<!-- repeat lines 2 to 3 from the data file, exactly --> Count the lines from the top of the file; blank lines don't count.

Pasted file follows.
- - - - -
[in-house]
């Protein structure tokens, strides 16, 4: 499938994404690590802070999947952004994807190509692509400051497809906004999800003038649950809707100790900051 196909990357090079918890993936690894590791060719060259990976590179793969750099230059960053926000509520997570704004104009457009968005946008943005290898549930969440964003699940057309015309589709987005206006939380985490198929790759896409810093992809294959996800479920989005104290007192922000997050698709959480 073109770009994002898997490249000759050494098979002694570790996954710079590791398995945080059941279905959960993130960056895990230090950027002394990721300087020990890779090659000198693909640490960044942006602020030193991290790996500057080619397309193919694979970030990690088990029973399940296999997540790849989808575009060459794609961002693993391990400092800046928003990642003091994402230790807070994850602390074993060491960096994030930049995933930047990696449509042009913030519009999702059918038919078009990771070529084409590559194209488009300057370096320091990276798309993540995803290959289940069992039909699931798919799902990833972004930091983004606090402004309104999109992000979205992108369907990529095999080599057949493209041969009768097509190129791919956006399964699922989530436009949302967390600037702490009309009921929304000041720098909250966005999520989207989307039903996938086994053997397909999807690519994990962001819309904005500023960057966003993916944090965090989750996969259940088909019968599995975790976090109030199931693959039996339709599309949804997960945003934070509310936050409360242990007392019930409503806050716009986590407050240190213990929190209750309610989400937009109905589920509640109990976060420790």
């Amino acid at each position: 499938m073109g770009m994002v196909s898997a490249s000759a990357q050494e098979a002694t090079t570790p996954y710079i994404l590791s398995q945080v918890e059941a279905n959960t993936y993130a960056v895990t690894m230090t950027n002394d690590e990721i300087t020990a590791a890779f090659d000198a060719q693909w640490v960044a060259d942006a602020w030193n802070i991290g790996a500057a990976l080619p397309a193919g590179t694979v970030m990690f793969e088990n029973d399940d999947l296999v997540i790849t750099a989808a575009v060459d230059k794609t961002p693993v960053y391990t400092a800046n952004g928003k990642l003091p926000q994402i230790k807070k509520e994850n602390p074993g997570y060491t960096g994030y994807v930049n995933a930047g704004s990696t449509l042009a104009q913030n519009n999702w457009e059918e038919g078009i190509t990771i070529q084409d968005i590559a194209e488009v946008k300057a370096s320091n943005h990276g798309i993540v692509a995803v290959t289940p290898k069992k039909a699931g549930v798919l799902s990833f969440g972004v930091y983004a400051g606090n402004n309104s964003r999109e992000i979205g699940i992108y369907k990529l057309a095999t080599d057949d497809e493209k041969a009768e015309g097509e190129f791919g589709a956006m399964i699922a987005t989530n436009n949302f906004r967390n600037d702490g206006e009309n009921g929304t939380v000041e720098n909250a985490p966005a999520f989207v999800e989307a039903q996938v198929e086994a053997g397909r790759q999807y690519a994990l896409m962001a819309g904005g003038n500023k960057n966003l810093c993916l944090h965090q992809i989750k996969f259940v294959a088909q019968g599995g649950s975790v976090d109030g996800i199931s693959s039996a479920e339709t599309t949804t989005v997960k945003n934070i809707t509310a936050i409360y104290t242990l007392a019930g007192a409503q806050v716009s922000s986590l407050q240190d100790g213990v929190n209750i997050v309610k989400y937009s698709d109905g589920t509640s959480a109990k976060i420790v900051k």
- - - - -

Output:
């Protein structure tokens, strides 16, 4: 499938994404690590802070999947952004994807190509692509400051497809906004999800003038649950809707100790900051 196909990357090079918890993936690894590791060719060259990976590179793969750099230059960053926000509520997570704004104009457009968005946008943005290898549930969440964003699940057309015309589709987005206006939380985490198929790759896409810093992809294959996800479920989005104290007192922000997050698709959480 073109770009994002898997490249000759050494098979002694570790996954710079590791398995945080059941279905959960993130960056895990230090950027002394990721300087020990890779090659000198693909640490960044942006602020030193991290790996500057080619397309193919694979970030990690088990029973399940296999997540790849989808575009060459794609961002693993391990400092800046928003990642003091994402230790807070994850602390074993060491960096994030930049995933930047990696449509042009913030519009999702059918038919078009990771070529084409590559194209488009300057370096320091990276798309993540995803290959289940069992039909699931798919799902990833972004930091983004606090402004309104999109992000979205992108369907990529095999080599057949493209041969009768097509190129791919956006399964699922989530436009949302967390600037702490009309009921929304000041720098909250966005999520989207989307039903996938086994053997397909999807690519994990962001819309904005500023960057966003993916944090965090989750996969259940088909019968599995975790976090109030199931693959039996339709599309949804997960945003934070509310936050409360242990007392019930409503806050716009986590407050240190213990929190209750309610989400937009109905589920509640109990976060420790």
């Amino acid at each position: 499938m073109g770009m994002v196909s898997a490249s000759a990357q050494e098979a002694t090079t570790p996954y710079i994404l590791s398995q945080v918890e059941a279905n959960t993936y993130a960056v895990t690894m230090t950027n002394d690590e990721i300087t020990a590791a890779f090659d000198a060719q693909w640490v960044a060259d942006a602020w030193n802070i991290g790996a500057a990976l080619p397309a193919g590179t694979v970030m990690f793969e088990n029973d399940d999947l296999v997540i790849t750099a989808a575009v060459d230059k794609t961002p693993v960053y391990t400092a800046n952004g928003k990642l003091p926000q994402i230790k807070k509520e994850n602390p074993g997570y060491t960096g994030y994807v930049n995933a930047g704004s990696t449509l042009a104009q913030n519009n999702w457009e059918e038919g078009i190509t990771i070529q084409d968005i590559a194209e488009v946008k300057a370096s320091n943005h990276g798309i993540v692509a995803v290959t289940p290898k069992k039909a699931g549930v798919l799902s990833f969440g972004v930091y983004a400051g606090n402004n309104s964003r999109e992000i979205g699940i992108y369907k990529l057309a095999t080599d057949d497809e493209k041969a009768e015309g097509e190129f791919g589709a956006m399964i699922a987005t989530n436009n949302f906004r967390n600037d702490g206006e009309n009921g929304t939380v000041e720098n909250a985490p966005a999520f989207v999800e989307a039903q996938v198929e086994a053997g397909r790759q999807y690519a994990l896409m962001a819309g904005g003038n500023k960057n966003l810093c993916l944090h965090q992809i989750k996969f259940v294959a088909q019968g599995g649950s975790v976090d109030g996800i199931s693959s039996a479920e339709t599309t949804t989005v997960k945003n934070i809707t509310a936050i409360y104290t242990l007392a019930g007192a409503q806050v716009s922000s986590l407050q240190d100790g213990v929190n209750i997050v309610k989400y937009s698709d109905g589920t509640s959480a109990k976060i420790v900051k």